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GETTING SERIOUS IN NEW MIDDLE EAST

Arafat’s Death May Pave The Way To Israeli Rapprochement With Palestinians and Egypt

The Way To Baghdad May Lead Through Jerusalem and Gaza

Sharon Gains Netanyahu’s Backing For Bringing Labor Into Coalition And Possibly Paving The Way To Gaza Withdrawal

Mubarak and Assad

Throughout the region, the talk today is about the prospect the Middle East may be on the brink of compromise and peace, instead of embroiled in bloodshed and terrorism. The flurry of optimism has been triggered by Egypt’s dramatic release of the Israeli Druze citizen Azam Azam. But there are other moves afoot and David Essing has this analysis of why and where things may be headed.

Azam Azam

Azam Azam, an Israeli Druze Arab, an Israeli textile manufacturer was arrested, convicted and served half of his sixteen year sentence for espionage in Egypt. He was convicted of sending coded information by invisible ink written on women’s underwear from Egypt to Israel. In a highly unusual development, Israeli Prime Ministers and a Mossad Director gave their word that Azam Azam was not an Israeli spy: but to no avail. Moreover, Egypt recalled its ambassador years ago. Question#1 - Is it conceivable the Mossad would send an Israeli Druze on an espionage mission to Egypt where he would obviously be under surveillance from the word go? Possible, but highly improbable.Question#2 - What secret information could an underwear manufacturer have possibly garnered for the Mossad?So, why did the Egyptians decide to lower the boom on Azam Azam? There are different versions. One is the Egyptians wanted to send a message to Israel’s Druze Community. The Druze, Arabic speaking with a secretative offshoot religion from Islam, serve in combat units of the Israel Defense Forces. Or maybe his incarceration was a signal of Egypt’s displeasure with Israel over the breakdown of the Oslo process and the last four years of intifada. If the whole Azam Azam affair was political, so then is his release. Apparently one reason for the change of heart by President Mubarak is that he now believes Prime Minister Sharon is on the level about the Gaza withdrawal. Mubarak has just said so and publicly. Egypt then is now on board even ready to play a role in sending Egyptian Border Guards to stem the flow of explosives and weapons being smuggled from Egyptian controlled Sinai into Gaza. Moreover, the Egyptians are also training a Palestinian security force which will try and rein in the terrorists. Also in the pipe line: bilateral trade agreements and the return of an Egyptian ambassador. But what has made such moves possible is the departure of Yasser Arafat. Arafat’s role of ‘spoiler’ in the region cannot be overestimated. While Arafat praised Shahied suicide bombers, new leaders like Muhmoud Abbas and Ahmed Queira, are now telling the Palestinian people that terrorism doesn’t pay. For the first time, a real Palestinian peace partner may be emerging and Sharon and other Israeli leaders are saying ‘Give peace a chance’. If Sharon had declared a unilateral evacuation from Gaza, because there was no serious Palestinian partner, he’s now ready for co-ordination.The other side of the triangle is the re-election of U.S. President George W. Bush and his pledge to give priority to the Israeli-Palestinian conflict. If Arab leaders and Britain’s Tony Blair are saying the road to a solution in Baghdad leads through Jerusalem and Ramallah, Bush now concurs. All these developments have a spin-off effect throughout the region. Arab countries, which warmed up to Israel after Oslo and then turned a cold shoulder, are now following Egypt’s lead. Look for developments all the way from Morocco to some of the Gulf states.Now is the time to get serious, that’s the message written on the wall throughout the Middle East. Bush is, Sharon is, and the Palestinian leaders say they want to be. And if the road to Baghdad leads through Jerusalem and Gaza, regional leaders, who are faced with the threat of radical Islam in their own backyards, may be thinking twice about now getting on the stability bandwagon. Political and economic instability is one of the breeding grounds of radical Islam.Even Syrian President Bashar Assad has seen the light. Under pressure from the U.S. over Iraq and the U.N. on Lebanon, Assad has turned to Israel for his escape hatch. However, Sharon and other government leaders say Assad has ‘yet to pay his dues’. It’s not enough for Syria to agree to return to peace talks; Israeli officials are demanding a halt to Syria’s support for both Palestinian terrorism based in Damascus and the Hizballah threat deployed in south Lebanon.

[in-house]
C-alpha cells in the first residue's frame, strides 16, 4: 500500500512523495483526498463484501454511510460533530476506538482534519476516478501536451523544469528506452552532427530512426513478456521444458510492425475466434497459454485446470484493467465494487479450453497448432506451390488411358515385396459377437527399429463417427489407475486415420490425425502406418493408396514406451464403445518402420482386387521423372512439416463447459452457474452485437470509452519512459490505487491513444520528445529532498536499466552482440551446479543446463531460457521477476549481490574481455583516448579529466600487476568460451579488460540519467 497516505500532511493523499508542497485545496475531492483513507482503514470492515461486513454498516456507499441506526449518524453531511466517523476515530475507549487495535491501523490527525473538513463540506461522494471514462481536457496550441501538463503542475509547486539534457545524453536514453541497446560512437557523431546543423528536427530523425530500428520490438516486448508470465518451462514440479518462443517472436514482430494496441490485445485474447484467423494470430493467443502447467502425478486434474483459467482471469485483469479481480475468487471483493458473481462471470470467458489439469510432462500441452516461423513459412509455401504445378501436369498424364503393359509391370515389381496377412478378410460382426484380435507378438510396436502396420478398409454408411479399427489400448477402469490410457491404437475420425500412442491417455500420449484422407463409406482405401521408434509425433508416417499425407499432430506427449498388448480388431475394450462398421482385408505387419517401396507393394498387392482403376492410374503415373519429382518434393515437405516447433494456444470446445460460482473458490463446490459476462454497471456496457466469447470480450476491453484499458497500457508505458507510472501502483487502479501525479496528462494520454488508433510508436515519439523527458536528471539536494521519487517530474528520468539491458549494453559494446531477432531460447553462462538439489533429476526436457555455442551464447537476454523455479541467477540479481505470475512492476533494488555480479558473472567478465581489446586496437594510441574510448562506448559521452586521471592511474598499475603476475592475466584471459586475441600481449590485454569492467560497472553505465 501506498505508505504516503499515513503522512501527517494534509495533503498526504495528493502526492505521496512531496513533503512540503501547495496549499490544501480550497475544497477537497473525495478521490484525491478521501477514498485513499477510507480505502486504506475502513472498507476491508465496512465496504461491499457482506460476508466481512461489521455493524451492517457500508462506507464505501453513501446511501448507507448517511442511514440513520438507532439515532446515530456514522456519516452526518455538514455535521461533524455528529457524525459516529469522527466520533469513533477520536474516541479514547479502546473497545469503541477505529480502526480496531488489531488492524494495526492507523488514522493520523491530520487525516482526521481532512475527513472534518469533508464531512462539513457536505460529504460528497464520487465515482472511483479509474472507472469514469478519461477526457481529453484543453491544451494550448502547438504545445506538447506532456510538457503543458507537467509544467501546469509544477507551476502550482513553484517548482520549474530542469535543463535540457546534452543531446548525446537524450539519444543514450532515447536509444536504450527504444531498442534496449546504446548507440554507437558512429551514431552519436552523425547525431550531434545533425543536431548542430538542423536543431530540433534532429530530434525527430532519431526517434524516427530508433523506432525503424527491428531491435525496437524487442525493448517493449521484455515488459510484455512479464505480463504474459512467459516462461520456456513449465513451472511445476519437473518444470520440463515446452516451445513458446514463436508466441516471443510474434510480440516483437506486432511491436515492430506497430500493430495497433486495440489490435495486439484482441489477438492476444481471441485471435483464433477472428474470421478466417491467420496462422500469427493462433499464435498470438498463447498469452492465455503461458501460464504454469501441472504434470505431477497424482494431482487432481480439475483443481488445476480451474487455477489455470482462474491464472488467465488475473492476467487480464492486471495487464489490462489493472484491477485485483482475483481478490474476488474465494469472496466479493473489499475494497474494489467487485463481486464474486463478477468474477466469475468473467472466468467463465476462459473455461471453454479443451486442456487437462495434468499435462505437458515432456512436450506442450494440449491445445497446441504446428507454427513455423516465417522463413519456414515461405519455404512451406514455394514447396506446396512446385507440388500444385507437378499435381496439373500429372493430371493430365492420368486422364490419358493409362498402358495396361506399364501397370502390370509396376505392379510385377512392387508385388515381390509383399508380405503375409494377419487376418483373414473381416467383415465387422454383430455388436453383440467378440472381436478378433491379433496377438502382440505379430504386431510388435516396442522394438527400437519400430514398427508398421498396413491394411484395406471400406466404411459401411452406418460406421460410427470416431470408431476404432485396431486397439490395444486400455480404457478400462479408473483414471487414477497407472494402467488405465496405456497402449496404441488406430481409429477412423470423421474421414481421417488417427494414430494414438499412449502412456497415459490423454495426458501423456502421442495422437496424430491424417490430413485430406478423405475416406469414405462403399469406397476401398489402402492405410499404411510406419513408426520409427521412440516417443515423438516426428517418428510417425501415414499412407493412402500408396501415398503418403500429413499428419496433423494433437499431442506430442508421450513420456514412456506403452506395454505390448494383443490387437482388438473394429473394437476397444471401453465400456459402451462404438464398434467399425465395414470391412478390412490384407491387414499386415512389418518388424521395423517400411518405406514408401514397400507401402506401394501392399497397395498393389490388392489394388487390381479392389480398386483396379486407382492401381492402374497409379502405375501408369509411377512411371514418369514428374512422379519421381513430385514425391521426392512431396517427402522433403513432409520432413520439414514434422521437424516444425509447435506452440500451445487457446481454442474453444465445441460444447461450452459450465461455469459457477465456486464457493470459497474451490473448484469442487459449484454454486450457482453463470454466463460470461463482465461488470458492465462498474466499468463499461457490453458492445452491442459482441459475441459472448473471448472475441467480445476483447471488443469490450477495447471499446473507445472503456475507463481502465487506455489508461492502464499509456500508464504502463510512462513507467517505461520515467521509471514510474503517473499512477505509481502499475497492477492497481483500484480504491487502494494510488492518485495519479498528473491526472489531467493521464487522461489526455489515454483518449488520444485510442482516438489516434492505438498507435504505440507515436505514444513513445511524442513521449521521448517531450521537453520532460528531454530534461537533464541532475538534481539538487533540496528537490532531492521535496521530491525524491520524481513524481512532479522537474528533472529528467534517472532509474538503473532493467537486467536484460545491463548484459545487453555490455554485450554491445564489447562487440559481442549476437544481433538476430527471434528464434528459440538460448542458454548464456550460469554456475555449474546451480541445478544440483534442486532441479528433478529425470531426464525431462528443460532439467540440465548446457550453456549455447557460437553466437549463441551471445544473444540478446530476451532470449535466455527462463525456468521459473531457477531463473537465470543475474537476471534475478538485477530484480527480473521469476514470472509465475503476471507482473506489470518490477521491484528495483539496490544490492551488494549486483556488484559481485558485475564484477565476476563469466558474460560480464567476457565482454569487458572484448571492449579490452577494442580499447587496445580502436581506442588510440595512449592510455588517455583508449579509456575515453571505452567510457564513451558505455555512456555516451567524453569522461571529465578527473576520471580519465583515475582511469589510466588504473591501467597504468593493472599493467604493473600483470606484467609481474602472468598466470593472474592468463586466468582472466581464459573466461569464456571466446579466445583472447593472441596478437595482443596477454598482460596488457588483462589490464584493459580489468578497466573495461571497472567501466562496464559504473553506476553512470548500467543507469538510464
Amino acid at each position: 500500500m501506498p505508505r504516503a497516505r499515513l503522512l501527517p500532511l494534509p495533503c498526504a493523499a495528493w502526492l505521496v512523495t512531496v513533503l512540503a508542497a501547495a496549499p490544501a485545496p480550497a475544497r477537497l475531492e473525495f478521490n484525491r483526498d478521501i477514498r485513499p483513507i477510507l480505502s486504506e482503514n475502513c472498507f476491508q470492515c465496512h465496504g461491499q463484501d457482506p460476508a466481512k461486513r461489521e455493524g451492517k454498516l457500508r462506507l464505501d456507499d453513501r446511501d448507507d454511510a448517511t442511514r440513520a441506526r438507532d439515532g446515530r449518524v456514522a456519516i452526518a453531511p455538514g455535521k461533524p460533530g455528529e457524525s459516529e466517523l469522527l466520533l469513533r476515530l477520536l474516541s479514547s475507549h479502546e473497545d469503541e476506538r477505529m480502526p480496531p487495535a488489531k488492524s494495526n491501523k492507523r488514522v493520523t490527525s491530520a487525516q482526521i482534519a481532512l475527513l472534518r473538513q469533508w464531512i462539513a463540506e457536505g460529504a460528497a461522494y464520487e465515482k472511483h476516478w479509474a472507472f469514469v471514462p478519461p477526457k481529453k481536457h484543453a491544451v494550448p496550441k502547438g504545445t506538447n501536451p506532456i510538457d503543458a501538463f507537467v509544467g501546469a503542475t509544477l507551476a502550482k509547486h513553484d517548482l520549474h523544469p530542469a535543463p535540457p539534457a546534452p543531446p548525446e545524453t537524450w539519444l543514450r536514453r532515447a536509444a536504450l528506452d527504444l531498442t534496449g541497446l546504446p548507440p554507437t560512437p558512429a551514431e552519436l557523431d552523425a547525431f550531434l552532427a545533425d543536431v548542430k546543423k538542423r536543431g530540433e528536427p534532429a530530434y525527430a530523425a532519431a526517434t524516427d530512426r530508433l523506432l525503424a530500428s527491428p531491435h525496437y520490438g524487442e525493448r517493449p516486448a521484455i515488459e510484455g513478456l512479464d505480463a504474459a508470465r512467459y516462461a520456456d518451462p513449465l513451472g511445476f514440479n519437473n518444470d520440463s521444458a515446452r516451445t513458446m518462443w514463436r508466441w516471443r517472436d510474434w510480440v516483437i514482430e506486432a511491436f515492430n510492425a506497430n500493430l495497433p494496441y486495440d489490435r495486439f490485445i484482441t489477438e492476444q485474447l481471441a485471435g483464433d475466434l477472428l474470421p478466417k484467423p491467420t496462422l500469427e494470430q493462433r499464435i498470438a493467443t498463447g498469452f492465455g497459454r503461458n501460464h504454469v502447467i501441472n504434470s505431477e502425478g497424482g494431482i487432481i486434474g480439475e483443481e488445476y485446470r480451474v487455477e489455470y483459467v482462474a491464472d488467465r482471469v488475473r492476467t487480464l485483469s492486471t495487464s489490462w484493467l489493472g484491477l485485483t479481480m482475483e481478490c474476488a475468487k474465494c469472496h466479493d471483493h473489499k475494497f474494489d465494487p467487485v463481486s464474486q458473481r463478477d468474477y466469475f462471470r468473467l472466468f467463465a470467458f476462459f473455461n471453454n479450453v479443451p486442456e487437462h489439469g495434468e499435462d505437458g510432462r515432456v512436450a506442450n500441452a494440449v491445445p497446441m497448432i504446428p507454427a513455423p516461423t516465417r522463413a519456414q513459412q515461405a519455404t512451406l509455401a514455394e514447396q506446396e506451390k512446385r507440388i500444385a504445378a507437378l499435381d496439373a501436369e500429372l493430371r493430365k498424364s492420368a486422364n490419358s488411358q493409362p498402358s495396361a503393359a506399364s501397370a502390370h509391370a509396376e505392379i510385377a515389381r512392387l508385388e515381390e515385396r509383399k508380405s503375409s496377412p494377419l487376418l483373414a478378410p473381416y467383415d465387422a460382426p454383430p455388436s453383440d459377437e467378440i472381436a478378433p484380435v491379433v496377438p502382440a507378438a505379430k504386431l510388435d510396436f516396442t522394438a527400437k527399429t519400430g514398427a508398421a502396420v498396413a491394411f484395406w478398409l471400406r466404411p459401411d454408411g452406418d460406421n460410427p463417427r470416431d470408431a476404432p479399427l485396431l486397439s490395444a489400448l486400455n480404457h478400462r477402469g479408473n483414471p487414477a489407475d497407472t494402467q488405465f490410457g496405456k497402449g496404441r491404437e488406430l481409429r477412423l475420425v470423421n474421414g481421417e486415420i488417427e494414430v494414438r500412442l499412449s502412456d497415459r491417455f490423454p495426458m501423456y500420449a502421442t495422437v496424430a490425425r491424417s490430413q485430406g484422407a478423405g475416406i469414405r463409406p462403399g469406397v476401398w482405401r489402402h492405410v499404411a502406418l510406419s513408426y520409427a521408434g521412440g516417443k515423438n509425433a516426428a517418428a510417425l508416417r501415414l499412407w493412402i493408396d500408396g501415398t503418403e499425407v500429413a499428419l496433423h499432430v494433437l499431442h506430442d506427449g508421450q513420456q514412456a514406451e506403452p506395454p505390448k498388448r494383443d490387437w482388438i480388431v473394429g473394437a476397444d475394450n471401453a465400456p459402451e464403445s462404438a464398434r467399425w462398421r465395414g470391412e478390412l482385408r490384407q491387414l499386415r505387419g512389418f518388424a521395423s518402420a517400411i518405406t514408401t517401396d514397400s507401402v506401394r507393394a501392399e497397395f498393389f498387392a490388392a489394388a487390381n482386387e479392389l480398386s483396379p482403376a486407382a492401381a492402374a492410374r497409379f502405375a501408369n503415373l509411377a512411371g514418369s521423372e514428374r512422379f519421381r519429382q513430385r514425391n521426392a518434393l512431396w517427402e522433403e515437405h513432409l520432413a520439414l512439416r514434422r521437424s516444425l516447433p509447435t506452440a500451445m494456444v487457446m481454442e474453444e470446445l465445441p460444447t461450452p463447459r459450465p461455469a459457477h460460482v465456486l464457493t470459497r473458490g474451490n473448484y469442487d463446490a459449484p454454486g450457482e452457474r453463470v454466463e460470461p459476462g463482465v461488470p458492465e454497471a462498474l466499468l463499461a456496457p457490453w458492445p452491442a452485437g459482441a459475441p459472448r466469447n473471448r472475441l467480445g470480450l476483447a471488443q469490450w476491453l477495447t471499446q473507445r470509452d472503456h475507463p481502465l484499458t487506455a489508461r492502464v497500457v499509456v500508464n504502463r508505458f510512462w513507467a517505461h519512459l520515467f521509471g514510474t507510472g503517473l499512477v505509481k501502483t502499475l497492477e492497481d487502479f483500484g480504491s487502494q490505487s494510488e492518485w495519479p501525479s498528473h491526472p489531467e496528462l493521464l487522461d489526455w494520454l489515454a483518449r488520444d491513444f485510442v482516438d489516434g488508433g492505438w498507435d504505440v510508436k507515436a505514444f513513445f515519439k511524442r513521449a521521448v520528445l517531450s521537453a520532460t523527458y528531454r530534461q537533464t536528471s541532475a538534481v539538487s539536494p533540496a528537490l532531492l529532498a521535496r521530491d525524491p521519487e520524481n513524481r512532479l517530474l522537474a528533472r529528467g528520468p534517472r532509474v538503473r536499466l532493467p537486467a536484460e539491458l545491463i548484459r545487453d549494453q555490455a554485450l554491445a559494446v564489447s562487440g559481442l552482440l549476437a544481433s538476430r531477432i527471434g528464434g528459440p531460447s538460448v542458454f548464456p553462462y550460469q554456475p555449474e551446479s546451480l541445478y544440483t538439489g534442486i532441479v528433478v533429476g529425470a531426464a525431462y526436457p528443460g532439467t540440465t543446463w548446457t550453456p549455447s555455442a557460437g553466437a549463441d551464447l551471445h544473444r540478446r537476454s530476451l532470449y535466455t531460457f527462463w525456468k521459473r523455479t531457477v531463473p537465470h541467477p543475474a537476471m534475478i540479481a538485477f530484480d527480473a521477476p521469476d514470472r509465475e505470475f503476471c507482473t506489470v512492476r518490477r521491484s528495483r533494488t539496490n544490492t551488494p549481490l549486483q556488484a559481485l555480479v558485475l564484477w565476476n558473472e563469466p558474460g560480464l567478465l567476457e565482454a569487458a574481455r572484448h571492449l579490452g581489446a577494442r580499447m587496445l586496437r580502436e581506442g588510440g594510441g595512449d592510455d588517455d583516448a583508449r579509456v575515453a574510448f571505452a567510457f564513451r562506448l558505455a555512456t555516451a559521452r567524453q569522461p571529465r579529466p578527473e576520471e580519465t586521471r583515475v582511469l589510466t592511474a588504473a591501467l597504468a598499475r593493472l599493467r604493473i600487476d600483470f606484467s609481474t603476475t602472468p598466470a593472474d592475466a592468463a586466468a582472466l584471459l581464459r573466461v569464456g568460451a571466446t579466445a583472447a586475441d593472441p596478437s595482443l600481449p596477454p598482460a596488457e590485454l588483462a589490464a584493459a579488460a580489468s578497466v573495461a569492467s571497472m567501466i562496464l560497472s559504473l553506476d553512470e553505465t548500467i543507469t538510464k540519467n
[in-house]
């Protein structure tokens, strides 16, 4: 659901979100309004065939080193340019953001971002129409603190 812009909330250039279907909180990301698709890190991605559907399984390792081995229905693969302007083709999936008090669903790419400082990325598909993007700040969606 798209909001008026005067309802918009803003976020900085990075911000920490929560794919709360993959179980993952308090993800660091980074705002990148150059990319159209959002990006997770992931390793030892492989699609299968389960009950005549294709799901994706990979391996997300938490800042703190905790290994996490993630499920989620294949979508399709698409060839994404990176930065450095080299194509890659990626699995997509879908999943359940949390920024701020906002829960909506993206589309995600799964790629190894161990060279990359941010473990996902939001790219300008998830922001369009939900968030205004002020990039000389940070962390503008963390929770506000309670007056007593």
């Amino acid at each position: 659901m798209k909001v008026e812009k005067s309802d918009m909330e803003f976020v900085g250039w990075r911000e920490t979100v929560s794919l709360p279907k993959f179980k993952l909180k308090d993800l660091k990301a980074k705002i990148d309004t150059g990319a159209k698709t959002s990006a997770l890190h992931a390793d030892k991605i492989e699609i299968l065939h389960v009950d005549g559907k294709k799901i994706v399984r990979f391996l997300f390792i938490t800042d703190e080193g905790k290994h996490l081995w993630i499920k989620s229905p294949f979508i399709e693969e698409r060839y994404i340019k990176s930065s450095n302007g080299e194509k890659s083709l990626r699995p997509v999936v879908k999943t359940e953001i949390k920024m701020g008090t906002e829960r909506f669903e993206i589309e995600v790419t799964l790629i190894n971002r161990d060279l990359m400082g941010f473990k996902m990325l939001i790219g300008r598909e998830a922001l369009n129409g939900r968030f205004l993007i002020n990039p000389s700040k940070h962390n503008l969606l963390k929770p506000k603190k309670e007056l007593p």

To close the circle, Israeli officials see President Mubarak’s release of Azam Azam not only as a personal gesture to Prime Minister Sharon but also as a signal to the Arab world. It could not have come at a better time for the Prime Minister - just before the crucial vote by the Likud convention on Sharon’s proposal to bring Labor into a new government coalition. Without Labor, Sharon will probably not be able to implement the Gaza withdrawal and that would bring the current move to a new Middle East to a screeching halt.Footnote - On Tuesday, December 07, Finance Minister Bibi Netanyahu informed Sharon he will support Labor’s inclusion. This will: 1. Apparently guarantee a Likud convention vote in favor of Labor joining the coalition. 2. Indicate that Netanyahu will probably not challenge Sharon for the Likud party leadership in the foreseeable future.

There is an inverse symmetry between Yasser Arafat and Ariel Sharon. Arafat not only poisoned relations between Palestinians and Israelis but also through the entire region. In Israel, the whole process of withdrawal and compromise now weighs on the shoulders of one leader, Ariel Sharon. The common wisdom is that only Sharon will be able to pull it off.

David Essing